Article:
Would rather face jail than death sentence, says Pak PM

Would rather face jail than death sentence, says Pak PM

Pakistan Prime Minister Yousuf Raza Gilani today said he would rather go to jail for committing contempt of court than violate the Constitution by acting on the Supreme Court's ultimatum to reopen graft cases against President Asif Ali Zardari.

Gilani's remarks at two public events in Bahawalpur region of Punjab province marked an escalation in the standoff between the PPP-led government and the Supreme Court, which has been pushing the premier to revive cases of alleged money laundering against the President in Switzerland.

"If I write (to the Swiss authorities), then I violate the Constitution because parliament has given the President immunity in Pakistan and abroad.

"The punishment for violating the Constitution is mentioned in Article 6, which is the death sentence," Gilani told a gathering at Malsi in Bahawalpur district.

On the other hand, Gilani said, he had been charged with contempt for failing to act on the apex court's order and could face a six-month prison term.

"Tell me, should I violate the Constitution and write (to the Swiss authorities) and face the death sentence?.    ..Which is better – a six- month jail term or the death sentence?" he asked.

Gilani raised the same issue while addressing students during a convocation at Bahawalpur Islamia University, and at both places the audience said he should face a six-month prison term.

"I have already served five years in prison earlier and I can serve six more months. What difference does it make?" the premier told the gathering at Malsi.

At the Bahawalpur Islamia University, students shouted that he should not write to the Swiss authorities to revive the cases.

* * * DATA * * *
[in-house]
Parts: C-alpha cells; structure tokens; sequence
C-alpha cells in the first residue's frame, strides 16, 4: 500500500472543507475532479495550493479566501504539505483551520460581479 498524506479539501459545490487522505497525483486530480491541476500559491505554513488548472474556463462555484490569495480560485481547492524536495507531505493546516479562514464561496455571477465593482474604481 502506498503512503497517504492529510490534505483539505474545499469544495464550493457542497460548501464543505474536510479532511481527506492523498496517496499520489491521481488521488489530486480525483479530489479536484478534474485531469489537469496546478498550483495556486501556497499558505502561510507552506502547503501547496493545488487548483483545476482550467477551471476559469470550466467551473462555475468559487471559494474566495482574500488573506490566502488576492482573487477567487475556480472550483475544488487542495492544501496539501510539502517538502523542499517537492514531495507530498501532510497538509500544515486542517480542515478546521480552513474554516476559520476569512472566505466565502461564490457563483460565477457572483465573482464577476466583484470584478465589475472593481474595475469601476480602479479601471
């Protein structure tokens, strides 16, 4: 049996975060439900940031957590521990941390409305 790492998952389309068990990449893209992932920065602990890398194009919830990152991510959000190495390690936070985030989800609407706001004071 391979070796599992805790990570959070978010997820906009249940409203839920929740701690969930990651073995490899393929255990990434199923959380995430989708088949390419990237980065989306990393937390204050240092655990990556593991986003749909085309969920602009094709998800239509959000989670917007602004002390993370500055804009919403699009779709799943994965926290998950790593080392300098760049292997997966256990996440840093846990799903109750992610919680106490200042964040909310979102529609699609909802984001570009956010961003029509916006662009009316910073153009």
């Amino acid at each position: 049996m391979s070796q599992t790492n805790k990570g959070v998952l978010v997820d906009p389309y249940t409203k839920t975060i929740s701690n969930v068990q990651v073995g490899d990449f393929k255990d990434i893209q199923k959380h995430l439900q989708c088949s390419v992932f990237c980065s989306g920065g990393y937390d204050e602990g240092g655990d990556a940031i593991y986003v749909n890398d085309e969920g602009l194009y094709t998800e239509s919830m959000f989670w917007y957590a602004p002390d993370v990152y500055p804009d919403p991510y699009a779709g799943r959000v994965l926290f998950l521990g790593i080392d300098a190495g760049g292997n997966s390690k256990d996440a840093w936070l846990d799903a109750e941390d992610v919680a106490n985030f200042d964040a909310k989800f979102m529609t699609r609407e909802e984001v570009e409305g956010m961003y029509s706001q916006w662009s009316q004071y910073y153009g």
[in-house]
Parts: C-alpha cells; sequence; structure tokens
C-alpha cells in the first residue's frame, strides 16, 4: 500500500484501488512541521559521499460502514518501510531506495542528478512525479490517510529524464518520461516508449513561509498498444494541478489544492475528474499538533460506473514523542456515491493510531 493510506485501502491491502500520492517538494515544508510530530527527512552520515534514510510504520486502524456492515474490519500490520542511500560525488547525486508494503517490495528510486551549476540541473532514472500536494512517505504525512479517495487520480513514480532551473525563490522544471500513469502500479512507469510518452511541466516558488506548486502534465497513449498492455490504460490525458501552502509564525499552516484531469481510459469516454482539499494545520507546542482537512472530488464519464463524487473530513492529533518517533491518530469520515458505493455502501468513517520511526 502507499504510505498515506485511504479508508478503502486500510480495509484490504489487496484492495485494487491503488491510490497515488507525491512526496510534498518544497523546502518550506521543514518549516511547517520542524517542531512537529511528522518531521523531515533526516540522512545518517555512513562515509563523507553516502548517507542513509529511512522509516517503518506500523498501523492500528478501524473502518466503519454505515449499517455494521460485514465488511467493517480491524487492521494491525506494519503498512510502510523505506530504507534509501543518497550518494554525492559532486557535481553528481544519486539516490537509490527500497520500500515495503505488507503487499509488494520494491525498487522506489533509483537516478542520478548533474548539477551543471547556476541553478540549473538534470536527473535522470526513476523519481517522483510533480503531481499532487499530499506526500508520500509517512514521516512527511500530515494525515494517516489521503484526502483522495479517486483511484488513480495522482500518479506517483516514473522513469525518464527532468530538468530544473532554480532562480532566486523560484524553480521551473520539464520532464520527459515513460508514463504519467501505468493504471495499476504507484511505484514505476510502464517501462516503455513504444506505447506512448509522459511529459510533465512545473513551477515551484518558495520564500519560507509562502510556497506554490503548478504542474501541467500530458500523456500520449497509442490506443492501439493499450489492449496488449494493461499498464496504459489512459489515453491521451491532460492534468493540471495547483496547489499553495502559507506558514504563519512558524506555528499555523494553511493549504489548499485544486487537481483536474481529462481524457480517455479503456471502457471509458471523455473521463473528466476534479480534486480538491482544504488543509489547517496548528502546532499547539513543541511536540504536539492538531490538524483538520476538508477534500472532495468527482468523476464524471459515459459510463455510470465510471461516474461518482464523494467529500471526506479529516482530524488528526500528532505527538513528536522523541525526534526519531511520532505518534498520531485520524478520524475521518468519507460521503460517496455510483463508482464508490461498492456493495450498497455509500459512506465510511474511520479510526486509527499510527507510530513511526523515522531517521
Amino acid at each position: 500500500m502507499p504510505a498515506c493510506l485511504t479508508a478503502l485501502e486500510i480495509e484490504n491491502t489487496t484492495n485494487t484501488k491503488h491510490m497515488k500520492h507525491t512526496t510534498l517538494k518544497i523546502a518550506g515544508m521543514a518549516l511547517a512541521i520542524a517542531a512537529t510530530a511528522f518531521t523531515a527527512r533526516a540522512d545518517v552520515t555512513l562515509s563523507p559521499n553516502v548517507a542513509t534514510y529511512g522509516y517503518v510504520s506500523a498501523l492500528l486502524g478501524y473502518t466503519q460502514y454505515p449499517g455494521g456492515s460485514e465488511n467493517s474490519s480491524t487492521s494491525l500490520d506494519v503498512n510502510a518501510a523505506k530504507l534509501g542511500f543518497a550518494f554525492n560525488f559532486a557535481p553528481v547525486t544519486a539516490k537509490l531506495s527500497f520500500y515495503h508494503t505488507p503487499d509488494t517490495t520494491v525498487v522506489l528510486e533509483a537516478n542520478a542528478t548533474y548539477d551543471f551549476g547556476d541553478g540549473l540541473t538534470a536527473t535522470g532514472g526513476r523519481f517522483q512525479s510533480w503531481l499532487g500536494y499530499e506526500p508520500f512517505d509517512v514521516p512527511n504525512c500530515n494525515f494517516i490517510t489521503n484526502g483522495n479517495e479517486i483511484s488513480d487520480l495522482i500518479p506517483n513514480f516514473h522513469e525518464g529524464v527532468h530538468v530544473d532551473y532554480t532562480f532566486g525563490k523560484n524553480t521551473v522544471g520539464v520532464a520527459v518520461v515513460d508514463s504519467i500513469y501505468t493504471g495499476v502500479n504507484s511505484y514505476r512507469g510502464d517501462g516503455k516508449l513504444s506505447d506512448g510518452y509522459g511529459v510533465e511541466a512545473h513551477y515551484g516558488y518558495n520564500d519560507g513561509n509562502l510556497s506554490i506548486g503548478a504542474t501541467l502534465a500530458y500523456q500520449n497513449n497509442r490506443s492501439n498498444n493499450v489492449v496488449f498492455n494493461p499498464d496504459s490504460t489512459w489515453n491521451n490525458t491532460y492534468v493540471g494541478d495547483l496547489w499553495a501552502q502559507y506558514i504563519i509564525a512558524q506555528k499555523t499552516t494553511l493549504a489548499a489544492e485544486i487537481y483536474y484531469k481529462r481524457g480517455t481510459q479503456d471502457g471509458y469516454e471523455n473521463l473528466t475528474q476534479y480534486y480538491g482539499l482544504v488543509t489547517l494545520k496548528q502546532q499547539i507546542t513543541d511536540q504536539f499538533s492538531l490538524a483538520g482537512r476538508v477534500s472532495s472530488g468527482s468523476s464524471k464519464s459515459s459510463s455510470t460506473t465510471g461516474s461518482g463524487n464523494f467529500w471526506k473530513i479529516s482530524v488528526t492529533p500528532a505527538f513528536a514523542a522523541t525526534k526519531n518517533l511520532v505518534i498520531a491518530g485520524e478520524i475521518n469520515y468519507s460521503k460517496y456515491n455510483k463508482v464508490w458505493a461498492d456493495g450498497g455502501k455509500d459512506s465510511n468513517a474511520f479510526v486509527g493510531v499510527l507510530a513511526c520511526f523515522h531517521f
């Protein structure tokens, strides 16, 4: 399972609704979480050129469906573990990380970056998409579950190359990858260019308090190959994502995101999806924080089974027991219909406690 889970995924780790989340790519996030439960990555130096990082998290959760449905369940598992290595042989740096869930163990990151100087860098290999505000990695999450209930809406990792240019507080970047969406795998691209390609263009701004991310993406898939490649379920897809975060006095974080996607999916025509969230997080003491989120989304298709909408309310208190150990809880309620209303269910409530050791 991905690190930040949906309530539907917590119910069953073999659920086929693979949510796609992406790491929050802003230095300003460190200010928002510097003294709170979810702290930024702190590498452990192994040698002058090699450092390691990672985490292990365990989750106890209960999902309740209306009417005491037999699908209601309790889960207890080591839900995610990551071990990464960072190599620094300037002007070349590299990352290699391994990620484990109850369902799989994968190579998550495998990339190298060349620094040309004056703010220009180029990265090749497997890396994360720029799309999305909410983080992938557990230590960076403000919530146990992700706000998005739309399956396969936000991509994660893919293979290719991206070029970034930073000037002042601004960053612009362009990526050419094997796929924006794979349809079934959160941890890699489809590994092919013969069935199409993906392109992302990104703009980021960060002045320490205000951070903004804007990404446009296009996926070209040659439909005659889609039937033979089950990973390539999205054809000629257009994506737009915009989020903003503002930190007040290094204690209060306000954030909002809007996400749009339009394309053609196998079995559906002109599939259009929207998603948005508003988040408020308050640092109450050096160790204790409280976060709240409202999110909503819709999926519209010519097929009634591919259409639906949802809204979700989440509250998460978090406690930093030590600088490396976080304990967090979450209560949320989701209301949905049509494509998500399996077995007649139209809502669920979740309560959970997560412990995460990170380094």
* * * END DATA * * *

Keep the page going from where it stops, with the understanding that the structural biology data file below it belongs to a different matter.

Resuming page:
Gilani said he had decided that he would not take any unconstitutional step.
The charge of contempt against him would undermine parliament, which gives immunity to the President, he added.

The premier said he had once declared himself the brother of slain PPP chairperson Benazir Bhutto and would never think of betraying the party.

"Would the Prime Minister stab his own President in the back?" he asked.
The PPP and its leadership had made many sacrifices for democracy, he said.
"Had there been no democracy, there would be no free judiciary," he remarked.
He said he had always stressed that parliament must complete its tenure irrespective of whether the Prime Minister remains in office.

Gilani accused the PPP's detractors of hatching conspiracies on issues like the mysterious memo that had sought US help to stave off a feared military coup in Pakistan last year.

However, the party had succeeded in bypolls and elections to the Senate or upper house of parliament despite these conspiracies, he said.

The Supreme Court last week set March 21 as the deadline for the Prime Minister to approach Swiss authorities to reopen the cases against Zardari.

The court will resume hearing the contempt case against Gilani the same day.
The apex court recently indicted Gilani for contempt after he refused to act on repeated orders to reopen the cases against Zardari.

The court has been pressuring the government to revive the cases since December 2009, when it struck down the National Reconciliation Ordinance, a graft amnesty issued by former military ruler Pervez Musharraf.

The government has refused to act, saying the President enjoys complete immunity from prosecution within Pakistan and abroad.